We are here to talk to you about Linux, for Chrome box, also known as crostini. We will start by introducing ourselves. My name is Sudan. I am a designer on crostini for Chromebooks hi, I’m Dylan, I’m the Chrome, OS virtualization lead and I’m Tom product manager for Linux on Chromebooks. Now it’s the end of day two at i/o and you’ve probably already been to a bunch of different sessions that have talked about all the new frameworks that you need to be using or the platforms that you need to be building for and everyone’s right.
You absolutely should be, but we’re not really here to talk about that. Instead, what we want to talk about is you as developers and how you can get more peace of mind by using Linux on Chromebooks, we give you that peace of mind by balancing simplicity and security. On that note, let’s do a quick user study. How many of you are developers in the audience? Wow, that’s full room as expected. Keep your hands raised, how many of you use your computers for anything else, other than development like doing your taxes, checking email, again, 100 % of you, okay, one last question: how many of you are worried about security? Good, that’s pretty! I mean you all should be so I’m glad to see many hands up anyway, so I don’t know about you, but when I start a new project I I get stuck a lot right.
I hit a lot of walls and I hit a lot of barriers and go to look for a problem, go to look for a solution and I turn to Google. Luckily, Google’s almost always got a great answer for me. Unluckily. Sometimes the answer looks like this, and I know I shouldn’t run this script from evil site, comm and pipe it to soo do. But you know that deadlines coming up. This may be, the site, looks kind of legit, so in this case I’ll make an exception and I’ll do this and then it happens again and again and eventually I end up with a system that I don’t trust as much as I should, because I don’t really Know what code I’ve run on it anymore? I don’t have time to read all these scripts.
My solution to this has been to carry two laptops, one for my developer world and one for my everything else world that I want to be secure in, but recently I switched to using one laptop and Tom’s going to talk about how I do that. So our goal with Chrome OS has been to give you a simple and secure experience from the start, but if you tried it previously, you might have seen that it wasn’t quite ready for developers in order to be simple and secure.
We couldn’t run all of the tools that developers need to get their job done, but that all changed at i/o. Last year, when we announced that we were going to start supporting Linux on Chromebooks Linux on Chromebooks lets, you run all of your favorite editors, IDs and tools, and it’s now supported on over 50 % of Chromebooks, including great devices with eighth generation. Intel CPUs like the Lenovo yoga book C 630 and the Acer Chromebook spin 13.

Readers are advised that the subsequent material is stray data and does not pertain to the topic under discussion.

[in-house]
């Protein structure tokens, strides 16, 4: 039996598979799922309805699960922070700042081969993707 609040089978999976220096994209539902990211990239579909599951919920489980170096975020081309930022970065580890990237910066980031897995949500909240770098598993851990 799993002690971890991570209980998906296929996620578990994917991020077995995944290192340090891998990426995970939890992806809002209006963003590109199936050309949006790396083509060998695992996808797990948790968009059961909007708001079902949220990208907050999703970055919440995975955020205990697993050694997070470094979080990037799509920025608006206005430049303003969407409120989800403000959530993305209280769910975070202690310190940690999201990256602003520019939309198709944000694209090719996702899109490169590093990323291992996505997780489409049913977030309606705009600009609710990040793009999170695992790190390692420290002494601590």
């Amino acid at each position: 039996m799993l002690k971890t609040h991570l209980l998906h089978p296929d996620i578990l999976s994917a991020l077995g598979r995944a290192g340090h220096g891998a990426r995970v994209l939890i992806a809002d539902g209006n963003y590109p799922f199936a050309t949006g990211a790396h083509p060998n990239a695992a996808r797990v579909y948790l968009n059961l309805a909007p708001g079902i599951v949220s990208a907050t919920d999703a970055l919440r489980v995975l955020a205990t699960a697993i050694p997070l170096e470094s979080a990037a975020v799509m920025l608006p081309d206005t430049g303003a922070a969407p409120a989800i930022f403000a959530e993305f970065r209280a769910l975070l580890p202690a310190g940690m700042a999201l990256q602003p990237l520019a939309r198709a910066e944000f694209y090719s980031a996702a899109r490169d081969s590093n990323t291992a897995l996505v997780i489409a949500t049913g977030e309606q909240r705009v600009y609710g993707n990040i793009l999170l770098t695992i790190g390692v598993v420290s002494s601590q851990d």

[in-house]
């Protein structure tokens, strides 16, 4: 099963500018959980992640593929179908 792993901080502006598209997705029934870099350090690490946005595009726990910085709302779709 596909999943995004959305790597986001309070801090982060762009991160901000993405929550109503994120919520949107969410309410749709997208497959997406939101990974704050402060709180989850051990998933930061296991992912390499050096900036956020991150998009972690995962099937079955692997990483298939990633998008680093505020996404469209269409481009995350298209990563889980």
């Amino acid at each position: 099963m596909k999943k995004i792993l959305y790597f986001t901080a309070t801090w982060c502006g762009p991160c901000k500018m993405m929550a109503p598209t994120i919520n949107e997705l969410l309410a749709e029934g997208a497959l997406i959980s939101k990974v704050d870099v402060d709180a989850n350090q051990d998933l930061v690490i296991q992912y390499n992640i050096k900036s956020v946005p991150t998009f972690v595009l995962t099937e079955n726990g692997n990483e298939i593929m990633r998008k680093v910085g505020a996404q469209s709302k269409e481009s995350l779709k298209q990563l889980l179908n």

If you haven’t seen it we’re going to run through a few examples. First off, how do you get it? It’s really easy! It’s just a couple clicks now. In the background, this is downloading a virtual machine setting up containers configuring, it all Dylan’s, going to go more into that in a few minutes. But for you as a developer, it’s just a couple clicks to get started and this adds a terminal to your launcher.
Now, if you open that terminal, you’ll see that you have a pretty standard, debian environment and we’ve already loaded in a bunch of the tools that developers expect like git and vim. And if you need anything else, you have the apt package manager and you can install whatever packages you need and if you want to, instead install files or install programs via dev files, you can do that too. This gives you access to thousands of world-class developer tools.
Now, once you’ve installed, any graphical you’ll find that they all show up in your launcher, just like the rest of your Chrome, OS apps, and if you open them, they show up in your window manager again just like the rest of your Chrome, OS apps. This is the simple experience that people have come to expect from Chrome OS and we didn’t want to change that with Linux. But importantly, this is also secure.
You don’t have to worry about malware, accessing your files, snooping on your traffic or infecting your peripherals. I’d ask you to trust us on that, but this is way too important for you to take on Trust alone. So over the course of this talk, Dylan and Sudha are going to walk you through the principles behind the architecture and design of crostini. We’re then, going to dissect some common developer flows to show you how these principles apply and, finally, we’re going to share some tips and tricks for advanced usage for the power users out there.
So now I’m going to hand it over to Dylan to talk about the architecture. Okay, so Chrome OS has always had a layered approach to security, and our big layer has always been the browser and the renderer and running all untrusted code in a nice, isolated renderer, and that keeps the attack surface of your core system to an absolute minimum. They’re not allowed to make a lot of system calls, they can’t poke at random bits of your kernel and that worked really well for webpages web apps.
However, for developer tools, I need to install a lot of different programs. They need a lot of different privileges. They can do anything any app on Linux can do and that wasn’t acceptable for us on the core of Chrome OS. So we need that a layer, so we added a virtualization layer and that lives in the main, Chrome OS layer and that spins up a VM. And now this VM has a much more limited interface, while still exposing a full Linux kernel to the programs that run inside the VM.